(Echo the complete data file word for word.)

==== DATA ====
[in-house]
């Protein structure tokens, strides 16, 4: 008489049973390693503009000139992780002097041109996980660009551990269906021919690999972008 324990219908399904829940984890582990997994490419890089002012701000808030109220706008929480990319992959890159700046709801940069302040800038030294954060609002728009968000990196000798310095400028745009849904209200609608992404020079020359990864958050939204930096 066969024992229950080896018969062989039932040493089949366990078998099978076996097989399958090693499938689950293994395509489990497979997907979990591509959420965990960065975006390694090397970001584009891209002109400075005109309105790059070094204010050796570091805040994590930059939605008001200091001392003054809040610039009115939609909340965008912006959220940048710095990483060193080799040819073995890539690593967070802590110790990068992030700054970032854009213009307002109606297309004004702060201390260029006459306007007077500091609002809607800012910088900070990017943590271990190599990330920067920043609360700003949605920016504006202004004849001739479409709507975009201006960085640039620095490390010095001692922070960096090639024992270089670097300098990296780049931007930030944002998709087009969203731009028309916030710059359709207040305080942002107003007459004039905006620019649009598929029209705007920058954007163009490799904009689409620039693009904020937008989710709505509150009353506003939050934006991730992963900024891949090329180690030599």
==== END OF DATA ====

[in-house]
């Protein structure tokens, strides 16, 4: 008489049973390693503009000139992780002097041109996980660009551990269906021919690999972008 324990219908399904829940984890582990997994490419890089002012701000808030109220706008929480990319992959890159700046709801940069302040800038030294954060609002728009968000990196000798310095400028745009849904209200609608992404020079020359990864958050939204930096 066969024992229950080896018969062989039932040493089949366990078998099978076996097989399958090693499938689950293994395509489990497979997907979990591509959420965990960065975006390694090397970001584009891209002109400075005109309105790059070094204010050796570091805040994590930059939605008001200091001392003054809040610039009115939609909340965008912006959220940048710095990483060193080799040819073995890539690593967070802590110790990068992030700054970032854009213009307002109606297309004004702060201390260029006459306007007077500091609002809607800012910088900070990017943590271990190599990330920067920043609360700003949605920016504006202004004849001739479409709507975009201006960085640039620095490390010095001692922070960096090639024992270089670097300098990296780049931007930030944002998709087009969203731009028309916030710059359709207040305080942002107003007459004039905006620019649009598929029209705007920058954007163009490799904009689409620039693009904020937008989710709505509150009353506003939050934006991730992963900024891949090329180690030599």